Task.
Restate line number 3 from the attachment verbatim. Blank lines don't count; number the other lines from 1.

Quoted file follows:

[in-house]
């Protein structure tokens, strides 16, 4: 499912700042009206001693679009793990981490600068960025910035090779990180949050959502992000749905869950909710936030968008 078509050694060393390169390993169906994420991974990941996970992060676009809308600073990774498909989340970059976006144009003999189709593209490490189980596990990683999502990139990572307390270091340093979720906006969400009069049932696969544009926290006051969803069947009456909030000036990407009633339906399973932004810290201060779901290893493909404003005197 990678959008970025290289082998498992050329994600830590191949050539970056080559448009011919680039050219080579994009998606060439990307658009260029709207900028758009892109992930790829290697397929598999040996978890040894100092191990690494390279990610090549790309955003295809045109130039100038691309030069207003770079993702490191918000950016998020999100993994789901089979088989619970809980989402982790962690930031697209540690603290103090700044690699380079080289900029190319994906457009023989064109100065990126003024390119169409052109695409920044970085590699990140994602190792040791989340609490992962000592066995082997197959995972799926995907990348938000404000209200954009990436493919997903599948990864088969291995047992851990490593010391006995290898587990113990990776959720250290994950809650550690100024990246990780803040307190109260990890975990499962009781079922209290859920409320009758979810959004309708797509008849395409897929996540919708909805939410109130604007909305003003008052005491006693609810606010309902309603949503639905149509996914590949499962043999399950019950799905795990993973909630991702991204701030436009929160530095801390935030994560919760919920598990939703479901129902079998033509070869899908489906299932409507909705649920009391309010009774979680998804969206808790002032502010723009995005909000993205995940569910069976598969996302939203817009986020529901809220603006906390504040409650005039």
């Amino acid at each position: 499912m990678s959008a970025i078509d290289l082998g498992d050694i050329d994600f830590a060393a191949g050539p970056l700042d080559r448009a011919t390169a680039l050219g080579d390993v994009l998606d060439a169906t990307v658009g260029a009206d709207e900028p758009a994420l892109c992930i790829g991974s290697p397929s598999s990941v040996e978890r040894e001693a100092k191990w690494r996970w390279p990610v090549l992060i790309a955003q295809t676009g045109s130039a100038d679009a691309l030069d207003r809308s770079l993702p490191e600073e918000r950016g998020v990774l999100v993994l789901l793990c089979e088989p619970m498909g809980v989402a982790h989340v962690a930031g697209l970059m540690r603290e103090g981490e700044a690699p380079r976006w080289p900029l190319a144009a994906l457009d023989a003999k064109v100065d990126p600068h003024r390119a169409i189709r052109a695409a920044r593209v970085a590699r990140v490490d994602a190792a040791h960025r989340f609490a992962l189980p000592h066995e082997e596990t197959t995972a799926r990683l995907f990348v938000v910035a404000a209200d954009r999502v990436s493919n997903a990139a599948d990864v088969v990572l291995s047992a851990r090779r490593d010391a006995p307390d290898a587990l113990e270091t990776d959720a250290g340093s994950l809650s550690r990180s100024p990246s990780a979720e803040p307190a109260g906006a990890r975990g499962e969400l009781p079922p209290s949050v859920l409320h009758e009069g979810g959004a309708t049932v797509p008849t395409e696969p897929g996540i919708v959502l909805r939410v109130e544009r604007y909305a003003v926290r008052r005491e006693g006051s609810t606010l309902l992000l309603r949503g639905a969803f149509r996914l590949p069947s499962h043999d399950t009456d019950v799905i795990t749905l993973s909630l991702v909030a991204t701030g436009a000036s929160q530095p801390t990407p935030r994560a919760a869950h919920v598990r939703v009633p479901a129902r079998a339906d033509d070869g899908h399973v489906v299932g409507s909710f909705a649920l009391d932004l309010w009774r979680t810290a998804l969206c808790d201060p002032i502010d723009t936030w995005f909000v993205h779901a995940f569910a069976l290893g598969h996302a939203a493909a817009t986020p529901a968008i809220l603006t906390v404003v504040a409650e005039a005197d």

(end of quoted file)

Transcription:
């Amino acid at each position: 499912m990678s959008a970025i078509d290289l082998g498992d050694i050329d994600f830590a060393a191949g050539p970056l700042d080559r448009a011919t390169a680039l050219g080579d390993v994009l998606d060439a169906t990307v658009g260029a009206d709207e900028p758009a994420l892109c992930i790829g991974s290697p397929s598999s990941v040996e978890r040894e001693a100092k191990w690494r996970w390279p990610v090549l992060i790309a955003q295809t676009g045109s130039a100038d679009a691309l030069d207003r809308s770079l993702p490191e600073e918000r950016g998020v990774l999100v993994l789901l793990c089979e088989p619970m498909g809980v989402a982790h989340v962690a930031g697209l970059m540690r603290e103090g981490e700044a690699p380079r976006w080289p900029l190319a144009a994906l457009d023989a003999k064109v100065d990126p600068h003024r390119a169409i189709r052109a695409a920044r593209v970085a590699r990140v490490d994602a190792a040791h960025r989340f609490a992962l189980p000592h066995e082997e596990t197959t995972a799926r990683l995907f990348v938000v910035a404000a209200d954009r999502v990436s493919n997903a990139a599948d990864v088969v990572l291995s047992a851990r090779r490593d010391a006995p307390d290898a587990l113990e270091t990776d959720a250290g340093s994950l809650s550690r990180s100024p990246s990780a979720e803040p307190a109260g906006a990890r975990g499962e969400l009781p079922p209290s949050v859920l409320h009758e009069g979810g959004a309708t049932v797509p008849t395409e696969p897929g996540i919708v959502l909805r939410v109130e544009r604007y909305a003003v926290r008052r005491e006693g006051s609810t606010l309902l992000l309603r949503g639905a969803f149509r996914l590949p069947s499962h043999d399950t009456d019950v799905i795990t749905l993973s909630l991702v909030a991204t701030g436009a000036s929160q530095p801390t990407p935030r994560a919760a869950h919920v598990r939703v009633p479901a129902r079998a339906d033509d070869g899908h399973v489906v299932g409507s909710f909705a649920l009391d932004l309010w009774r979680t810290a998804l969206c808790d201060p002032i502010d723009t936030w995005f909000v993205h779901a995940f569910a069976l290893g598969h996302a939203a493909a817009t986020p529901a968008i809220l603006t906390v404003v504040a409650e005039a005197d």